Before he reposed on January 28, 2008, Archbishop Christodoulos of Athens and All Greece composed last words of exhortation to his flock. His words are very moving and full of good instruction as they exemplify the disposition an Orthodox Christians should have not only at death but every day of their lives.
Before I Close My Eyes . . .
By Archbishop Christodoulos of Athens and All Greece
My brethren, do not forget me when you sing to the Lord, but remember my desire and love and beseech God, that the Lord would grant me to rest among the righteous.
When these lines are read I will not be found in this life. My hope is that I will be found in the mercy of the Lord.
I have no other surety except hope in the Lord. Nothing remains for me but the supplication that the Lord show leniency in His judgment and to forgive me.
I loved my Savior with whatever strength was in my soul. He Who searches the hearts and insides knows. Many times Satan pushed me to actions and plans and to make decisions that I (more…)
We shall now say something about the present feast. Many celebrate the feastdays and know their designations, but the cause for which they were established they know not. Thus concerning this, that the present feast is called Theophany—everyone knows; but what this is—Theophany, and whether it be one thing or another, they know not. And this is shameful—every year to celebrate the feastday and not know its reason.
First of all therefore, it is necessary to say that there is not one Theophany, but two: the one actual, which already has occurred, and the second in future, which will happen (more…)
The ritual of the cutting of the Vasilopita with the family, begins with the head of the household. Making the sign of the cross, he begins by praying to God that He come and bless the household, guests, and finally the food and drink that will be served.
The blessing of the Vasilopita usually begins with the Apolytikion of St Basil the Great (more…)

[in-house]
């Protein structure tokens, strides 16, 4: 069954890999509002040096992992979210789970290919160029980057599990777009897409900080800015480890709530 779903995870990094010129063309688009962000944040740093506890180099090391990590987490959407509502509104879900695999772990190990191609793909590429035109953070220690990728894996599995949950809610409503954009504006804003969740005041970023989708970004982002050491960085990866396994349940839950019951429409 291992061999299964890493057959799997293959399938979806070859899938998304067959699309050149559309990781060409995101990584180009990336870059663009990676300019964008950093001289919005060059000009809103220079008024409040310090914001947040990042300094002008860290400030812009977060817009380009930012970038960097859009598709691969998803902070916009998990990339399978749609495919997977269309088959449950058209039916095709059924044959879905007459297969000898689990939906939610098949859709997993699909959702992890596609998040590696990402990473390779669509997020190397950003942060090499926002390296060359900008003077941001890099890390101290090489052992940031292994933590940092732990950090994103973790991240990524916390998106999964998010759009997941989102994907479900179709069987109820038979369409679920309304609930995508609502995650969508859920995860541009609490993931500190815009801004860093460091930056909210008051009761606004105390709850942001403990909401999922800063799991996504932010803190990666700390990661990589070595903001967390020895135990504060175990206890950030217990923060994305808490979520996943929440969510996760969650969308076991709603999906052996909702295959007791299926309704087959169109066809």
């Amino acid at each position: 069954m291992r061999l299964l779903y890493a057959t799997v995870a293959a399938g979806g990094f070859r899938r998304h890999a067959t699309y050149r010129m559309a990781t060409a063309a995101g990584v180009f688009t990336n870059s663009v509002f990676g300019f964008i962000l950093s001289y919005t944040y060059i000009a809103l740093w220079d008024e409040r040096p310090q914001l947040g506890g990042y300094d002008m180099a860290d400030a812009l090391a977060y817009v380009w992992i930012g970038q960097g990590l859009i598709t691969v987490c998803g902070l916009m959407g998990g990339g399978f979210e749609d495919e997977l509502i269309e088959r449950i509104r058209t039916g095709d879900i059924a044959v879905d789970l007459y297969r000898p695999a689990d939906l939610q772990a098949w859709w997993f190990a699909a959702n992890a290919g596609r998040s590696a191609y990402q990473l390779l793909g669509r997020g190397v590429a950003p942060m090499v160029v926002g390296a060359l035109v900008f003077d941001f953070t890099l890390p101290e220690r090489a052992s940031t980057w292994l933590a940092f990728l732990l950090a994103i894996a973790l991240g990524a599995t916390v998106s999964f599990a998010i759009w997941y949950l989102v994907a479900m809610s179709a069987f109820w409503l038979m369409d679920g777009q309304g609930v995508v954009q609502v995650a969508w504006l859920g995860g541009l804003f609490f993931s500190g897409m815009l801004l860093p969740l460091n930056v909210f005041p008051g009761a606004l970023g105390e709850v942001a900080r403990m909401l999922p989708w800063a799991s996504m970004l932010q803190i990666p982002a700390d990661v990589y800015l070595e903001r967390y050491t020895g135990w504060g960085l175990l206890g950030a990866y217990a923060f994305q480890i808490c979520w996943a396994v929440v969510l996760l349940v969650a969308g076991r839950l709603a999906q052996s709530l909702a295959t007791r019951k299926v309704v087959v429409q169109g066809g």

My ears resound to the Shepherd’s song, piping no soft melody, but chanting full forth a heavenly hymn. The Angels sing. The Archangels blend their voice in harmony. The Cherubim hymn their joyful praise. The Seraphim exalt His glory. All join to praise this holy feast, beholding the Godhead here on earth, and man in heaven. He Who is above, now for our redemption dwells (more…)
The Word became flesh; that is, the Son of God, co-eternal with God the Father and with the Holy Spirit, became human – having become incarnate of the Holy Spirit and the Virgin Mary. O, wondrous, awesome and salvific mystery! The One Who had no beginning took on a beginning according to humanity; the One without flesh assumed flesh. God became man – without ceasing to be God. The Unapproachable One became approachable to all, in the aspect of an humble servant. Why, and for what reason, was there such condescension [shown] on the part of the Creator toward His transgressing creatures – toward humanity which, through an act of its own will had fallen away from God, its Creator?
It was by reason of a supreme, inexpressible mercy toward (more…)
This article explores many ways in which the Orthodox Christian heritage from the first 500 years of Christianity in England has survived to modern times with regards to Christmas and Easter traditions. Read it and find out more about the symbolism and origin of sayings about the weather and various animals and plants as well as customs such as window lights, Christmas pudding, mince-meat pies, mistletoe, hot cross buns, and much more.
“They were old men with no scholarship. They told me of their thoughts: the things they said within themselves as they sailed with the stars and with the wild waters about and beneath them.
I have never heard fairer things than fell from the lips of those unlettered men. It was the poetry of the grace of God.”
From a letter concerning the fishermen of Leigh in Essex of с 1900
If we take a human lifetime as the Biblical threescore years and ten, only fourteen lifetimes ago the English Church was an integral part of the Orthodox family, belonging to the Universal Church of Christ. For nearly five centuries the English were in communion with the rest of Christendom. There were close contacts with Eastern Christendom. One of England’s sainted Archbishops, Theodore of Tarsus, was a Greek; Greek monks and a bishop lived in England at the end of the 10th century, and Gytha, the daughter of the Old English King, Harold II, married in Kiev. It is clear that during such a long period, a half-millennium, the Christian faith impregnated the way of life of the people and the Old English monarchy. It is clear that traces of the Faith of the first five centuries of English Christianity, a Faith that was Orthodox though not Byzantine, must have remained after the 11th century. . . .